We would like to extend a heartfelt thank you to all our parents, pupils, governors and the wider community for the support last week during the school’s Ofsted inspection. It has meant a lot to the staff to feel so supported. We will share the Ofsted report with you when it is made public.
Please find an updated Spring Term 2023 Calendar below and note the following changes: we will be postponing trips this term, aside from swimming, and will instead be holding two in-school seasonal festivals, Imbolc (the melting of winter) and an end of term Easter Egg Hunt.
We strive to offer enriching experiences for all children, and one way we can supplement our curriculum is through our assemblies and guest speakers. Next Monday 30th January we are delighted to welcome Shamalia from Earth Cubs with Otis the reading dog (and star litter picker) to talk to pupils about the environment and sustainability. Since Oak Class have recently been learning about Service Dogs and Hazel Class are learning about Rainforests, this is a serendipitous opportunity for us. Please inform the office if your child has any allergies or fears that we should be made aware of ahead of this visit. Please email email@example.com.
Next academic year’s Term Dates 2023-24 are now available on our website. Please consult this information prior to booking any holidays or appointments. Also note that there is an extra Bank Holiday on Monday 8th May 2023 in honour of King Charles III’s Coronation.
A reminder to parents, particularly in the Kindergarten, of the dress code for all pupils. Please make sure pupils are dressed appropriately for learning with sensible shoes. Outdoor learning is a key part of our curriculum so please ensure your child has warm clothing (layers, gloves, thick socks, thermals). Fancy dress outfits, logos and sequins can be distracting for other children and therefore not appropriate for school. For more detailed information of what is and what is not appropriate please refer to The Kindergarten Welcome Pack.
The TLAS Team
Last week was a very cold week and we saw the icy and frosty grass, trees and puddles in the park. The children were enjoying breaking the icy puddles and looking at the beautiful flower shaped frost structures.
We have started a new ring time (have a listen for yourselves), and made some window flower decorations from paper for the Lunar New Year. When making these decorations we discovered the shapes of squares and triangles and the children were so amazed to see that we can make such nice mandalas!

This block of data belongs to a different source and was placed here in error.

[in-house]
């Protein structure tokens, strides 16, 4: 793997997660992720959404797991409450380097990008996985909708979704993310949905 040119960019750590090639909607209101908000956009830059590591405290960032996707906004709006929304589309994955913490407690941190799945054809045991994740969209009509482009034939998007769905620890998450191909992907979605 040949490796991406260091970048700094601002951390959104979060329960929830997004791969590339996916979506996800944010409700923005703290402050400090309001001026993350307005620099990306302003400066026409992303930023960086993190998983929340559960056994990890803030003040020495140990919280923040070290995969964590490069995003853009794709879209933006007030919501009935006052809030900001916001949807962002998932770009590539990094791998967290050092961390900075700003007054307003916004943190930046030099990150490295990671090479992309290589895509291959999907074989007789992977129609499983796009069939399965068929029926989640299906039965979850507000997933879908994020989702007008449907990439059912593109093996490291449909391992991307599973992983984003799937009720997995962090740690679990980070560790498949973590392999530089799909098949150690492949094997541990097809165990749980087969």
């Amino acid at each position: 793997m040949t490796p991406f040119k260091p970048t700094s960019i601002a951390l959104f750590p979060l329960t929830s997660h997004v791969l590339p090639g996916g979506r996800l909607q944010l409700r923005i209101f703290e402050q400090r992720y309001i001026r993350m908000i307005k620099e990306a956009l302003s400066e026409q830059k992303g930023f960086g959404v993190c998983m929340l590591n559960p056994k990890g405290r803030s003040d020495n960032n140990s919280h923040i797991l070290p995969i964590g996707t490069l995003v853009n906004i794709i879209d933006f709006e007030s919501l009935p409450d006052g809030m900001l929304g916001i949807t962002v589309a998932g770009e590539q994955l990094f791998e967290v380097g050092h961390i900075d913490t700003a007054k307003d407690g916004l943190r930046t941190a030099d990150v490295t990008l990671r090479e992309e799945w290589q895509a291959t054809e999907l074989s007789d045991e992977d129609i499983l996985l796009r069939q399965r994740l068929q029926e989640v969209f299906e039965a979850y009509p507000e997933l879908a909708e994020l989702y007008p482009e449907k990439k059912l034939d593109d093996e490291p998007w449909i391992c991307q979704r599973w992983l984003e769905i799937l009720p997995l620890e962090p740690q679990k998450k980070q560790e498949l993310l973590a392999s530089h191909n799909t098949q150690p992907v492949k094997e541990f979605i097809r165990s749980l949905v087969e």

The older children started their new project on Friday. They are sewing a string bag for their spare clothes for next year when they are going to be in Willow Class, The Junior School. From now on, every Friday throughout the Spring Term, they are going to be together for the whole day. This way they will have the chance to bond more with each other.
Last Friday, the older children did really well recognising the first letter of their names. We even played a word search game such as finding words beginning with the same sound of their own first names. Well done everybody!
Junior School News
Last week Willow Class continued their study of Andy Goldsworthy in Art and worked on creating pattern in natural materials. Children used materials such as paper and chalk to guide and practise, before collecting natural resources from the garden to turn into living sculptures; this included twigs, leaves, flower petals, pebbles and grass.
Hazel Class have been combining their geography and science skills with their creative writing skills to enter The Big Green Poetry Machine Competition. The competition is designed to encourage eco-poetry and allow children to share their views about nature and the environment. Watch this space to see if we have any winners!
In English, Oak Class have been investigating examples of non-chronological reports in order to create their own reports about service dogs.
In Maths, Oak Class have begun investigation quadrilaterals and their properties.
Willow Class’s Woodland Craft session was a ‘proper winter’ afternoon with ice to admire and snap, the first catkins and the iced-in Willow Dome to enjoy on our walk. Warm tea was very welcome in between selecting, peeling, whittling and decorating their individual staffs, which double as ‘boot sticks’. These can help steady them when crossing the stream, and the marker showing how high their gumboot reaches helps to test the depth and safety of the stream. Some organised their own game of coo-whit, and there was a general delight at being outdoors on such a day.
Hazel Class’s session was bitterly cold, but the ice filled the landscape with a sense of wonder. At first, students looked to see if there were any animal tracks, and some were found. We looked at fox tracks by shaking flour over a stencil of them, and got a rare sighting of an actual fox on the other side of the stream. The students organised groups of animal cards into food chains, asking each other good questions, such as ‘what does a bee eat?’ and ‘ what does a worm eat?’. There was some great climbing and balancing before we played ‘sink and fade’, and drank tea whilst hearing the story of the unicorns and the narwhals.
In Oak and Chestnut’s Woodland Craft session we stopped to jump in glorious pools of ice in the meadow, and greeted our familiar trees, noting their clear and bare shapes. Arriving in the woodland, children located ten different tree species, and then played a true/false game about tree facts, which many remembered very well, whilst drinking a reviving cup of hot tea. After a break finding more ice pools, we all planted twigs of lavender, which should grow into healthy new plants.
Back in the Science Room. what was astonishing was that the ice-puddles reflecting the sky, the bare trees and the skeleton leaves, much of what we had just seen, simply took shape on their winter pages, as if they wanted to appear there.